My family of three grew by one this year. We brought home an adorable and cuddly four-legged pup and named him Archer.
This golden retriever-golden doodle mix is long-asked for gift for my son. Liam, 8, has wanted a puppy since our last dog, Dingo died in 2013. He has wanted a puppy more than he has wanted a sibling.
Archer came home as this small, sweet puppy last November, but he didn’t stay that way long. Soon after we brought him into our life, everyone kept commenting on how big he was getting.
And he kept getting bigger, and bigger and bigger.
I knew from the moment we picked him up Archer was going to be a much bigger dog than I was led to believe. And I made it clear I knew it.
However, he is the dog my husband and son have been wanting for years, how could I possibly back out when it was time to take him home?
Of course I couldn’t.
You see, since we lost Dingo, I have been the holdout on getting a new dog. Pets are a lot of work and a big responsibility and I wasn’t ready to take that on again. I liked the freedom of not having to worry about coming home to let the dog out, to go out of town without worrying about, “What are we going to do with the dog?”
There have been other puppies and dogs I have said no to adopting. Last summer, we spent many weekends going to the local shelter to look at dogs, spend time with them - and see what kind of dog would fit into our family. I did this because I knew eventually we would get a dog.
I did have a couple conditions however. The first was not a puppy and the second was not in the winter.
When my husband found Archer, I gave in on both those conditions because I know how good a dog can be for a family and this time, this dog seemed like the perfect medium-sized dog.
Archer was around 15 pounds at nine weeks old when we adopted him. Now 10 months, he weighs a whopping 62 pounds. Yep, you heard me right. That’s more than half my body weight.
He is not a medium-sized dog he is a large dog. Thankfully he is also sweet, kind, smart and still very cuddly.
But at his size, he is a lot to manage for me. When we walk, he likes to jump after cars and can pull me right along with him. He wants to jump on people to greet them, and that embarrasses me because it seems I have no control over my dog. He likes to go after dirty socks and shoes and he barks at anything and everything that passes in front of the house. Oh and he is so tall, he can easily pull something right off a table or counter top.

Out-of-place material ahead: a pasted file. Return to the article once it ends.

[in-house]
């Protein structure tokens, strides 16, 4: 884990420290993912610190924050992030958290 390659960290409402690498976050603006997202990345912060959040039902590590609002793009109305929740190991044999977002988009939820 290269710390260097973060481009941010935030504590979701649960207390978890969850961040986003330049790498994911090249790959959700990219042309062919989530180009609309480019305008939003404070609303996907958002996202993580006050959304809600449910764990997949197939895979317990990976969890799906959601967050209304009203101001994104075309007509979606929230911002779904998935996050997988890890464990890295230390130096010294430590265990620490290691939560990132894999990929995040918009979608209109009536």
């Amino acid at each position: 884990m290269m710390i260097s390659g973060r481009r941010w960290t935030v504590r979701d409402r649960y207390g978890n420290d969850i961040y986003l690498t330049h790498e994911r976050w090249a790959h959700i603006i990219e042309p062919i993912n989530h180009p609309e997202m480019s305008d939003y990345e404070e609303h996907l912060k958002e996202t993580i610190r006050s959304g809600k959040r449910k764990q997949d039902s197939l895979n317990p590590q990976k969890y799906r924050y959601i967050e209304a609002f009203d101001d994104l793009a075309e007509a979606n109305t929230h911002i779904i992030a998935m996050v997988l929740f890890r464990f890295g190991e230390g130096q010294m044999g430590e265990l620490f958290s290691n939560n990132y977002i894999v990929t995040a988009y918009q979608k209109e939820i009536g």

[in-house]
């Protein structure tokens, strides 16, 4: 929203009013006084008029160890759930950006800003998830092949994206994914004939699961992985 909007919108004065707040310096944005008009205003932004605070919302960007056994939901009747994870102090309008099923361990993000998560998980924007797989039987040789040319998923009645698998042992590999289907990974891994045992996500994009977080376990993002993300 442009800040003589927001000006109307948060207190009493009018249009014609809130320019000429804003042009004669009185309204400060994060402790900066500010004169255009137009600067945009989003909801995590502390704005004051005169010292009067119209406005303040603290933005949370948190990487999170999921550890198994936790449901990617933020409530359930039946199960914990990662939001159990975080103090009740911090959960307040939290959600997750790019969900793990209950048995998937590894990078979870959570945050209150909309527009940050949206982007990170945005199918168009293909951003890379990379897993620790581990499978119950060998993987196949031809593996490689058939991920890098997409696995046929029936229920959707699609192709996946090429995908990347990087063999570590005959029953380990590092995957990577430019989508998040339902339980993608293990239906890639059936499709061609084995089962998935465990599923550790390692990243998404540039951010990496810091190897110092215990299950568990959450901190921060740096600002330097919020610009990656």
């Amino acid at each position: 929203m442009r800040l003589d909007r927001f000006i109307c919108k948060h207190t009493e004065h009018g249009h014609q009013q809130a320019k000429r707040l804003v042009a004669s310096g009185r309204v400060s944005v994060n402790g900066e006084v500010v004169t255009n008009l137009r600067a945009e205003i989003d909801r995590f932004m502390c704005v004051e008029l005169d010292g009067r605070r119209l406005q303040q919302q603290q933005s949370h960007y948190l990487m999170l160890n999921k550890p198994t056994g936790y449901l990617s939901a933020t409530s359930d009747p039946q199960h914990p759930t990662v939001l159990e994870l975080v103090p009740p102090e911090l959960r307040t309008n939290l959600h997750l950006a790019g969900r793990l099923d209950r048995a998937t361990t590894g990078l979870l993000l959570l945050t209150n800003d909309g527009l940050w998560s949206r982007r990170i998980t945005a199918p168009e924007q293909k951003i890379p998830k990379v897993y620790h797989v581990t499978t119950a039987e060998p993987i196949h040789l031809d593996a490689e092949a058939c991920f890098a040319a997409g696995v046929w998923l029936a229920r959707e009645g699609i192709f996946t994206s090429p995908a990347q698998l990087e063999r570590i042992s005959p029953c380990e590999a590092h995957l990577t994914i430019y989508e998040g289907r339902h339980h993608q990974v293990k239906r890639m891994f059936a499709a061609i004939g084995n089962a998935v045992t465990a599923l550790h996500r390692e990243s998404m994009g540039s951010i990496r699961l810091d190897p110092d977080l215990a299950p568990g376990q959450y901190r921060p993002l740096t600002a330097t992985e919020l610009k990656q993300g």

How do I stop him from doing all of that? Dog training. Simple, right? I take a few classes and I have my dog trained just the way I like him.
Well, I’m going to find out just how easy or difficult it will be for us. My son and I have signed up for a basic manners dog training class at the Huron Valley Humane Society. We’re taking it together so we can learn the same techniques and be consistent. Archer already listens to my husband.
The first class was for us humans without our dogs. We met Angela Schmorrow and Lowell Zuckerman who run Harmony Dog Training. They quickly made us feel comfortable about our dogs and any bad habits we feel they have. It was reassuring because I can tell no matter how active and jumpy Archer is when he meets them, this class will be a no judgment zone.
The class was an orientation to help us set realistic expectations, share what we want our dogs to learn and prepare for the first lesson with our pooches in the class.
First on my son’s list is to teach Archer how to fetch. First on my list is to make Archer a polite greeter. You can see we have different expectations about what we will be training Archer to do.
We were given a clicker and our homework is to teach Archer that the sound of the clicker will be followed by a reward.
So far, so good. This homework is easy. Archer loves the treats and my son loves using the clicker.
We bring Archer to the second class where he will meet the trainers and the other dogs. Wish us luck.
I’m excited for the training, because we have a good dog who just needs to be broken of a few bad habits.
While I was the holdout, and the little puppy stage was tough, I know he is a good addition to the family. When I see my son curled up with him on the floor, running around the house with him or even trying to ride him like a pony, I know adopting Archer was the right decision. This is the dog that will be my son’s companion for the rest of his childhood. And my son loves Archer, really loves him.
I have to admit I love this dog, too. He follows me around, looks to me for food, affection and walks. I very much enjoy those walks despite the car jumping.
When the two of us finally find our stride, the walks are a great escape into my thoughts and to just take in the world around us that my fast-paced life can keep me from doing sometimes. I hope to teach him to run with me soon. Maybe this class will help me do that too.
Archer has become part of the family. But he has to be trained and so do we, if we’re going to give him the best life in our home.